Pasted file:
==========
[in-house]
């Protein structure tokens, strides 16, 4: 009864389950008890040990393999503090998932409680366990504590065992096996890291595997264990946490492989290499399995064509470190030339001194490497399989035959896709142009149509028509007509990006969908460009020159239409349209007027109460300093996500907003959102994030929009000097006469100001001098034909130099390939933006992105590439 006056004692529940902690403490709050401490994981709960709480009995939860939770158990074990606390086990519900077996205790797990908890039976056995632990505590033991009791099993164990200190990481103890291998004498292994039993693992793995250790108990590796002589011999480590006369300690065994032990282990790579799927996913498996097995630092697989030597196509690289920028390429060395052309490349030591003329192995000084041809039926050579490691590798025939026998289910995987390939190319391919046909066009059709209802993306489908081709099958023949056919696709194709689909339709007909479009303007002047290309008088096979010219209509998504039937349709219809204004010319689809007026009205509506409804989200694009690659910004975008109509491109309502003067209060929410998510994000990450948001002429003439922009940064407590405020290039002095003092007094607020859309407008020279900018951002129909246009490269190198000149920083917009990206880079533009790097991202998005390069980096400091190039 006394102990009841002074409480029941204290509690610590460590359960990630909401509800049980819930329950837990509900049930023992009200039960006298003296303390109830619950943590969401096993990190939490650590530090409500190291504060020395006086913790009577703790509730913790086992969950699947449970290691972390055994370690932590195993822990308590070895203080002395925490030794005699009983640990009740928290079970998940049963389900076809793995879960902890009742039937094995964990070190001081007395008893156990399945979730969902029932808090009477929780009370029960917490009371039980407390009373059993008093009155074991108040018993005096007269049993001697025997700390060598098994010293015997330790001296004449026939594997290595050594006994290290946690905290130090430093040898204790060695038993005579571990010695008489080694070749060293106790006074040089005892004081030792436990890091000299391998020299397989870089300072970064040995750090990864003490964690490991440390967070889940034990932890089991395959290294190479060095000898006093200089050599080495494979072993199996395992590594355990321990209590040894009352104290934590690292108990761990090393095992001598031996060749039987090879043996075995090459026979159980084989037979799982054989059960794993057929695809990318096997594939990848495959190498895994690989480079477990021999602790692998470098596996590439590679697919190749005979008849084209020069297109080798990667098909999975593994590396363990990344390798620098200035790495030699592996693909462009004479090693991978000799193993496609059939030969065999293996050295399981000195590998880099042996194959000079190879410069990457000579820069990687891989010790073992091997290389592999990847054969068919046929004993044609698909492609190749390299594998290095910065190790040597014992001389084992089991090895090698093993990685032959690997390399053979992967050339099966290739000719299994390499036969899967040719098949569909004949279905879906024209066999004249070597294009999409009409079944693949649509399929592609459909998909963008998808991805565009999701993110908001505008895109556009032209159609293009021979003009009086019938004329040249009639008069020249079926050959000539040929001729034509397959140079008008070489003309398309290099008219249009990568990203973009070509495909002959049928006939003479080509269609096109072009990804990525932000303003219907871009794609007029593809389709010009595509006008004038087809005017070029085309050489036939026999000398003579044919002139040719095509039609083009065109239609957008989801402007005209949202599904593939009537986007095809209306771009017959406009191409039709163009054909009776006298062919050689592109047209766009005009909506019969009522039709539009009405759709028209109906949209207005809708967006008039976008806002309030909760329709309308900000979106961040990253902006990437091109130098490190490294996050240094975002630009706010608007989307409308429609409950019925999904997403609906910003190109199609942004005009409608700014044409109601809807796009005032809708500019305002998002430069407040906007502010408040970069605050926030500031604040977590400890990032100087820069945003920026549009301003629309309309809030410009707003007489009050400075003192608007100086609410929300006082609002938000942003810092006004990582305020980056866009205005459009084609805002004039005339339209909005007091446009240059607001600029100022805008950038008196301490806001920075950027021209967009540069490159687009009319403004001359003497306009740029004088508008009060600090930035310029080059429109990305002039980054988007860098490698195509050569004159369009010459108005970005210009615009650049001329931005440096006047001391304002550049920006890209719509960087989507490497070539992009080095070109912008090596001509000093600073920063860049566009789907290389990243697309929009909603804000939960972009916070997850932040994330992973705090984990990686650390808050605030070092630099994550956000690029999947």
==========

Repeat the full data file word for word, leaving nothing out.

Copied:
[in-house]
């Protein structure tokens, strides 16, 4: 009864389950008890040990393999503090998932409680366990504590065992096996890291595997264990946490492989290499399995064509470190030339001194490497399989035959896709142009149509028509007509990006969908460009020159239409349209007027109460300093996500907003959102994030929009000097006469100001001098034909130099390939933006992105590439 006056004692529940902690403490709050401490994981709960709480009995939860939770158990074990606390086990519900077996205790797990908890039976056995632990505590033991009791099993164990200190990481103890291998004498292994039993693992793995250790108990590796002589011999480590006369300690065994032990282990790579799927996913498996097995630092697989030597196509690289920028390429060395052309490349030591003329192995000084041809039926050579490691590798025939026998289910995987390939190319391919046909066009059709209802993306489908081709099958023949056919696709194709689909339709007909479009303007002047290309008088096979010219209509998504039937349709219809204004010319689809007026009205509506409804989200694009690659910004975008109509491109309502003067209060929410998510994000990450948001002429003439922009940064407590405020290039002095003092007094607020859309407008020279900018951002129909246009490269190198000149920083917009990206880079533009790097991202998005390069980096400091190039 006394102990009841002074409480029941204290509690610590460590359960990630909401509800049980819930329950837990509900049930023992009200039960006298003296303390109830619950943590969401096993990190939490650590530090409500190291504060020395006086913790009577703790509730913790086992969950699947449970290691972390055994370690932590195993822990308590070895203080002395925490030794005699009983640990009740928290079970998940049963389900076809793995879960902890009742039937094995964990070190001081007395008893156990399945979730969902029932808090009477929780009370029960917490009371039980407390009373059993008093009155074991108040018993005096007269049993001697025997700390060598098994010293015997330790001296004449026939594997290595050594006994290290946690905290130090430093040898204790060695038993005579571990010695008489080694070749060293106790006074040089005892004081030792436990890091000299391998020299397989870089300072970064040995750090990864003490964690490991440390967070889940034990932890089991395959290294190479060095000898006093200089050599080495494979072993199996395992590594355990321990209590040894009352104290934590690292108990761990090393095992001598031996060749039987090879043996075995090459026979159980084989037979799982054989059960794993057929695809990318096997594939990848495959190498895994690989480079477990021999602790692998470098596996590439590679697919190749005979008849084209020069297109080798990667098909999975593994590396363990990344390798620098200035790495030699592996693909462009004479090693991978000799193993496609059939030969065999293996050295399981000195590998880099042996194959000079190879410069990457000579820069990687891989010790073992091997290389592999990847054969068919046929004993044609698909492609190749390299594998290095910065190790040597014992001389084992089991090895090698093993990685032959690997390399053979992967050339099966290739000719299994390499036969899967040719098949569909004949279905879906024209066999004249070597294009999409009409079944693949649509399929592609459909998909963008998808991805565009999701993110908001505008895109556009032209159609293009021979003009009086019938004329040249009639008069020249079926050959000539040929001729034509397959140079008008070489003309398309290099008219249009990568990203973009070509495909002959049928006939003479080509269609096109072009990804990525932000303003219907871009794609007029593809389709010009595509006008004038087809005017070029085309050489036939026999000398003579044919002139040719095509039609083009065109239609957008989801402007005209949202599904593939009537986007095809209306771009017959406009191409039709163009054909009776006298062919050689592109047209766009005009909506019969009522039709539009009405759709028209109906949209207005809708967006008039976008806002309030909760329709309308900000979106961040990253902006990437091109130098490190490294996050240094975002630009706010608007989307409308429609409950019925999904997403609906910003190109199609942004005009409608700014044409109601809807796009005032809708500019305002998002430069407040906007502010408040970069605050926030500031604040977590400890990032100087820069945003920026549009301003629309309309809030410009707003007489009050400075003192608007100086609410929300006082609002938000942003810092006004990582305020980056866009205005459009084609805002004039005339339209909005007091446009240059607001600029100022805008950038008196301490806001920075950027021209967009540069490159687009009319403004001359003497306009740029004088508008009060600090930035310029080059429109990305002039980054988007860098490698195509050569004159369009010459108005970005210009615009650049001329931005440096006047001391304002550049920006890209719509960087989507490497070539992009080095070109912008090596001509000093600073920063860049566009789907290389990243697309929009909603804000939960972009916070997850932040994330992973705090984990990686650390808050605030070092630099994550956000690029999947």